On 28 March, Canada raised its economic stimulus spending to 202 billion Canadian dollars. This includes a Temporary Wage Subsidy for Employers, Employment Insurance for employees, and the Canada Emergency Response Benefit (CERB) for self-employed people, which could include artists and cultural workers whose income has been disrupted. The CER is a payment of $2,000 per month for up to four months.
To help arts organisations survive while their doors are closed, the Canada Council for the Arts will be making advance payments totalling $60 million—equivalent to 35% of their annual grants—to their 1,100 core-funded organisations.
More information on resources available to art and culture workers, including the Temporary Wage Subsidy, Employment Insurance and the CERB, is available on the website of the Canada Council for the Arts.
In late February the Hong Kong government announced its Anti-epidemic Fund, 120 billion Hong Kong dollars worth of measures to support the economy, including a cash payout of $10,000 to residents age 18 and above, and low-interest loans with government guarantees for small businesses. A second round of measures to support businesses and residents impacted by the COVID-19 outbreak will be announced shortly, according to chief secretary for administration Matthew Cheung Kin-chung. More information on these benefits can be found on Hong Kong's coronavirus response website.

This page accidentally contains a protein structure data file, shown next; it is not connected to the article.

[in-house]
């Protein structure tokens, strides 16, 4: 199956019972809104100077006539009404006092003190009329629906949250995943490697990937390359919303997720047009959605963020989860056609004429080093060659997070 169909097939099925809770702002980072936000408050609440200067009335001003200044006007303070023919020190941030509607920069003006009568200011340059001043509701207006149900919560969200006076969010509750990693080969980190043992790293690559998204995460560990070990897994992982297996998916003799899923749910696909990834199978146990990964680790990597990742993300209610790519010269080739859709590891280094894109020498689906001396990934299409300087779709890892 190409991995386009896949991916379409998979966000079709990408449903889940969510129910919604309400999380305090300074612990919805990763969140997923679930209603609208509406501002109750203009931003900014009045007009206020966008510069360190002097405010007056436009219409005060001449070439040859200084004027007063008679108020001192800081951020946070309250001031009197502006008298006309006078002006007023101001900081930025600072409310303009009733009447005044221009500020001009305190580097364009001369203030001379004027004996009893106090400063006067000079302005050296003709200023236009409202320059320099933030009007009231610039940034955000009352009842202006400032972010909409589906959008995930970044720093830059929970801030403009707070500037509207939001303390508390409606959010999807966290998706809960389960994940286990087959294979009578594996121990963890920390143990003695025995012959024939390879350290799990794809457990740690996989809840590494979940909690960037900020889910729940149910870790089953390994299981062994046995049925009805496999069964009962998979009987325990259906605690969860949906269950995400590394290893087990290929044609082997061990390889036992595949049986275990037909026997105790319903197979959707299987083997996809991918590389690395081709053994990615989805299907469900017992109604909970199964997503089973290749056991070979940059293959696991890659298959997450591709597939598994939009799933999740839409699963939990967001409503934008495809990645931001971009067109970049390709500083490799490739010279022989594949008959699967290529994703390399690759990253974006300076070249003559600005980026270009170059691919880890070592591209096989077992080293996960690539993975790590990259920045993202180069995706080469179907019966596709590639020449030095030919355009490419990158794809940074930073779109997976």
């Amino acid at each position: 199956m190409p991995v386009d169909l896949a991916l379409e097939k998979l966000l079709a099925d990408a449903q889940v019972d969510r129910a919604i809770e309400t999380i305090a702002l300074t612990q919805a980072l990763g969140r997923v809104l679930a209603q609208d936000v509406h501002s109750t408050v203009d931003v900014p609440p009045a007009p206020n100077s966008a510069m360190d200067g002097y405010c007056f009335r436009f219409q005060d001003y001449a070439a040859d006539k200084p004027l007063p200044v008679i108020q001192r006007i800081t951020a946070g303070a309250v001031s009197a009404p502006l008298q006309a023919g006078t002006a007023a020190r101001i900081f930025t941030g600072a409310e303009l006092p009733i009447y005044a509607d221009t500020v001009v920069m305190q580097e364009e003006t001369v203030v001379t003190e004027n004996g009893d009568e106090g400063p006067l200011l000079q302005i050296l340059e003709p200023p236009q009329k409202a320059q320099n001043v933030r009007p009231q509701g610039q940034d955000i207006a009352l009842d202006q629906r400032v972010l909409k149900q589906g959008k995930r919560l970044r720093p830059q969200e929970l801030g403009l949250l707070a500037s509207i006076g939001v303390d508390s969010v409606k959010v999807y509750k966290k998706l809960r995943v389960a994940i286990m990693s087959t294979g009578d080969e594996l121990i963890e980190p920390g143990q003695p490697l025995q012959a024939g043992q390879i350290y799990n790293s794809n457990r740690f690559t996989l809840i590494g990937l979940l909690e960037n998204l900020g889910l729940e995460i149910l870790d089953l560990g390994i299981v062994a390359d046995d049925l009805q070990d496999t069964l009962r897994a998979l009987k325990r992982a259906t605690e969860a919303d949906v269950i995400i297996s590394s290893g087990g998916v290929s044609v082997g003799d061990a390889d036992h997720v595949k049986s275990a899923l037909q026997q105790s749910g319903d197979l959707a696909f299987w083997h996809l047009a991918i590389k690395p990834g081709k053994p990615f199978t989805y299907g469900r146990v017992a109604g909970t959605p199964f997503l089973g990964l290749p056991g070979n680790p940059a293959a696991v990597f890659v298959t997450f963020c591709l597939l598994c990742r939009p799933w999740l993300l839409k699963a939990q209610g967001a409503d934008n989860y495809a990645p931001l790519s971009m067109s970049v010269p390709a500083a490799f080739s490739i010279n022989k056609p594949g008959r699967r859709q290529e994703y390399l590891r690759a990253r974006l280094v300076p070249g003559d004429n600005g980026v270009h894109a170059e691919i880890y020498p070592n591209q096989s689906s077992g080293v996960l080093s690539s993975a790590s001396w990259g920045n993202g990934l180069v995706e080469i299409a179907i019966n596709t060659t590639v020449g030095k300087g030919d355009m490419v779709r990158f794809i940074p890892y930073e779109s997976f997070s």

Also included in the Anti-epidemic Fund is $150 million to support the arts sector, of which $50 million was allocated to the Hong Kong Arts Development Council to strengthen its Support Scheme for Arts & Cultural Sector. The HKADC expects the scheme to benefit more than 630 organisations and projects with up to $130,000 and around 4,600 arts practitioners with up to $7,500. More information is available on the HKADC website.
New Zealand announced a stimulus package of $12.1 billion New Zealand dollars, or 4% of GDP on 17 March, adding an additional $4 billion to the package on 23 March. Wage subsidies will allow employers to draw $586 per week per full time staff member and $350 per week for part time workers to offset a 30% or greater drop in revenue from January to June 2020. The self-employed, sole traders and contractors are also eligible for the wage subsidy. More information is available on the Work and Income website.